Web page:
Injury Management

Plain and simple, injuries suck!

You may have a new injury present itself during your training that is caused by a specific incident (ex. a sprain) or an injury related to an imbalance in your muscles or from a previous injury.  Regardless, please make sure that you first consult with a healthcare professional to look at your injury and take the lead on treatment options and recovery.  Every injury is different and treatments vary. 

I strongly encourage you not to push through an injury just for the sake of getting to the start line of a race – if you don’t treat it properly you may not get to that finish line.

So what are some of your options if you are guided to stay off the road and avoid running for example? 

Consider the following with the approval of your chosen healthcare professional (ex. physiotherapist, chiropractor, osteopath, etc.):

  • Try yoga, spinning indoors or biking outdoors, or swimming.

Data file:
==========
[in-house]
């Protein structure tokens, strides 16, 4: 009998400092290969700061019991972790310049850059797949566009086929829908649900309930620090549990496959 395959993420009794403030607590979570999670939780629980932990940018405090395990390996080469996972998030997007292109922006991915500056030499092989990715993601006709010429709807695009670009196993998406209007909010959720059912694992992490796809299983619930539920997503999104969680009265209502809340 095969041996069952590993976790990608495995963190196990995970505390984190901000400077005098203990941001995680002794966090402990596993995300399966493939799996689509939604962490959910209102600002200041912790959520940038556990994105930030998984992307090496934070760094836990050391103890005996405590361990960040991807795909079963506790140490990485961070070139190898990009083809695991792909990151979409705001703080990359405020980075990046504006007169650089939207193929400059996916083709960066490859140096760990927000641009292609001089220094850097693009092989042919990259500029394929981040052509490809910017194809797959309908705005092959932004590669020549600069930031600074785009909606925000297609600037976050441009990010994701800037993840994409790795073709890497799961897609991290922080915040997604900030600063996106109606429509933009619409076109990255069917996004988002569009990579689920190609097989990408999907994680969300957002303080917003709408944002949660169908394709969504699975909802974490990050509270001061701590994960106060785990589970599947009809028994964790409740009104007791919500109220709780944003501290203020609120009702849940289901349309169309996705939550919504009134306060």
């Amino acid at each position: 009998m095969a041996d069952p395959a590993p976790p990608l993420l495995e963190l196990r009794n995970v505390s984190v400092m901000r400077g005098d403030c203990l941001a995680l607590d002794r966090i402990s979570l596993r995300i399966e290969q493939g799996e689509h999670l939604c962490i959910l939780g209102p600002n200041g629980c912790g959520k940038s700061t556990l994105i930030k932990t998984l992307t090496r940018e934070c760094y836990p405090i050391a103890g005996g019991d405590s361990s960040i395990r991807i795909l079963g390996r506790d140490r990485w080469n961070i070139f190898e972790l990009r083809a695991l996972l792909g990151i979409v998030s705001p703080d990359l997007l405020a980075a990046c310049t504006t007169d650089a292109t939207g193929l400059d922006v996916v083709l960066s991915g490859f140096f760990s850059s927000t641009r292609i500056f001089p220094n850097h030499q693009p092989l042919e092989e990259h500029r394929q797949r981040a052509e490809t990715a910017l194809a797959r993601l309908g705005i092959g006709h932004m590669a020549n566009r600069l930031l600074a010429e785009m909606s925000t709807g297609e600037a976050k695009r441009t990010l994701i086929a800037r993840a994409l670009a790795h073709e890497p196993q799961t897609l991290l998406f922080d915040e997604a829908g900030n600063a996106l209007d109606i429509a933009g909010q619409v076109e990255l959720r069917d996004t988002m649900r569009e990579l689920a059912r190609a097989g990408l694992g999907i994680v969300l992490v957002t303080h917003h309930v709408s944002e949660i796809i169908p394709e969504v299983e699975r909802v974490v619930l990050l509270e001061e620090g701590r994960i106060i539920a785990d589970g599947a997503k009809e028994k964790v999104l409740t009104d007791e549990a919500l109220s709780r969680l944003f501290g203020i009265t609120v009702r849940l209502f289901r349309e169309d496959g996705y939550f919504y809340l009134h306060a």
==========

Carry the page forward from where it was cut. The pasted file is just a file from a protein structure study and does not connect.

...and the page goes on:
The activities listed above are great for cross training and will help you maintain a strong endurance base.  If you do in fact have access to an indoor bike, then you can easily do a scheduled running workout on the bike instead.  If you do this, then consider the following:

    • aim to stick to a cadence of 85-90 revolutions per minute: to do this without a gadget of sorts, simply aim to have one leg rotate around 14-15 times over a 10 second period.  When you count, the first rotation is always “0” rather than “1”, and you ideally want to hit 14 or 15 on the 10th second.

    • subtract 10 from your target heart rate zone.   For example, heart rate is generally 8-10 beats higher when you run versus cycle.  So if you know your running heart rate for a specific zone, then simply subtract 10 to work in the same zone on the bike.

  • Try water running.  This is my absolute favorite when I can’t run on road due to impact, pregnancy or injury.  Here’s a link to one of many resources you can find online:

Have you tried any of these approaches? How did they work for you?

Until next time,


Laura Sanhueza-Miller